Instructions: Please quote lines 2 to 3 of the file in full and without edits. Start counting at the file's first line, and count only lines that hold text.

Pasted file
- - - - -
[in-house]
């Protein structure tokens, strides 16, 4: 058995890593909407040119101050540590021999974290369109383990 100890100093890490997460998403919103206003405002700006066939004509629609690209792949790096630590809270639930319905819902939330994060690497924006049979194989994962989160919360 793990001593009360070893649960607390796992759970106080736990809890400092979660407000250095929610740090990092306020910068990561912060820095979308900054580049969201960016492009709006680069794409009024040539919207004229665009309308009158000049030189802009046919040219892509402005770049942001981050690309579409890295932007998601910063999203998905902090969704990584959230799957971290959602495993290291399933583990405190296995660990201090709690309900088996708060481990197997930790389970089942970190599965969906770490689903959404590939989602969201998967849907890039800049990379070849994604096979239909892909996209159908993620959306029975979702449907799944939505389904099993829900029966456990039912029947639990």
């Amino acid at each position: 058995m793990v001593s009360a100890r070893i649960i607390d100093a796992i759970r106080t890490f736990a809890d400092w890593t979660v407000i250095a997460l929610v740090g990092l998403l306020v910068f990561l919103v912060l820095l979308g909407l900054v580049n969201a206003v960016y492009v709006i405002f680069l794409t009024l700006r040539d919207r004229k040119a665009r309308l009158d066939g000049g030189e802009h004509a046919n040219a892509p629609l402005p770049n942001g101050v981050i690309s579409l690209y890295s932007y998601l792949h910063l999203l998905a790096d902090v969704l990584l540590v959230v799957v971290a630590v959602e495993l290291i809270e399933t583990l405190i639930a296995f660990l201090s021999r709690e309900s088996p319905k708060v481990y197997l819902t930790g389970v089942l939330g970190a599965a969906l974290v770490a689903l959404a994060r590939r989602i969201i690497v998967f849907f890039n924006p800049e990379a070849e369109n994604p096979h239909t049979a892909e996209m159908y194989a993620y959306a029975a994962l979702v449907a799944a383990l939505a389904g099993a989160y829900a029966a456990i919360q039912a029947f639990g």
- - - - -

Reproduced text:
């Protein structure tokens, strides 16, 4: 058995890593909407040119101050540590021999974290369109383990 100890100093890490997460998403919103206003405002700006066939004509629609690209792949790096630590809270639930319905819902939330994060690497924006049979194989994962989160919360 793990001593009360070893649960607390796992759970106080736990809890400092979660407000250095929610740090990092306020910068990561912060820095979308900054580049969201960016492009709006680069794409009024040539919207004229665009309308009158000049030189802009046919040219892509402005770049942001981050690309579409890295932007998601910063999203998905902090969704990584959230799957971290959602495993290291399933583990405190296995660990201090709690309900088996708060481990197997930790389970089942970190599965969906770490689903959404590939989602969201998967849907890039800049990379070849994604096979239909892909996209159908993620959306029975979702449907799944939505389904099993829900029966456990039912029947639990």
């Amino acid at each position: 058995m793990v001593s009360a100890r070893i649960i607390d100093a796992i759970r106080t890490f736990a809890d400092w890593t979660v407000i250095a997460l929610v740090g990092l998403l306020v910068f990561l919103v912060l820095l979308g909407l900054v580049n969201a206003v960016y492009v709006i405002f680069l794409t009024l700006r040539d919207r004229k040119a665009r309308l009158d066939g000049g030189e802009h004509a046919n040219a892509p629609l402005p770049n942001g101050v981050i690309s579409l690209y890295s932007y998601l792949h910063l999203l998905a790096d902090v969704l990584l540590v959230v799957v971290a630590v959602e495993l290291i809270e399933t583990l405190i639930a296995f660990l201090s021999r709690e309900s088996p319905k708060v481990y197997l819902t930790g389970v089942l939330g970190a599965a969906l974290v770490a689903l959404a994060r590939r989602i969201i690497v998967f849907f890039n924006p800049e990379a070849e369109n994604p096979h239909t049979a892909e996209m159908y194989a993620y959306a029975a994962l979702v449907a799944a383990l939505a389904g099993a989160y829900a029966a456990i919360q039912a029947f639990g």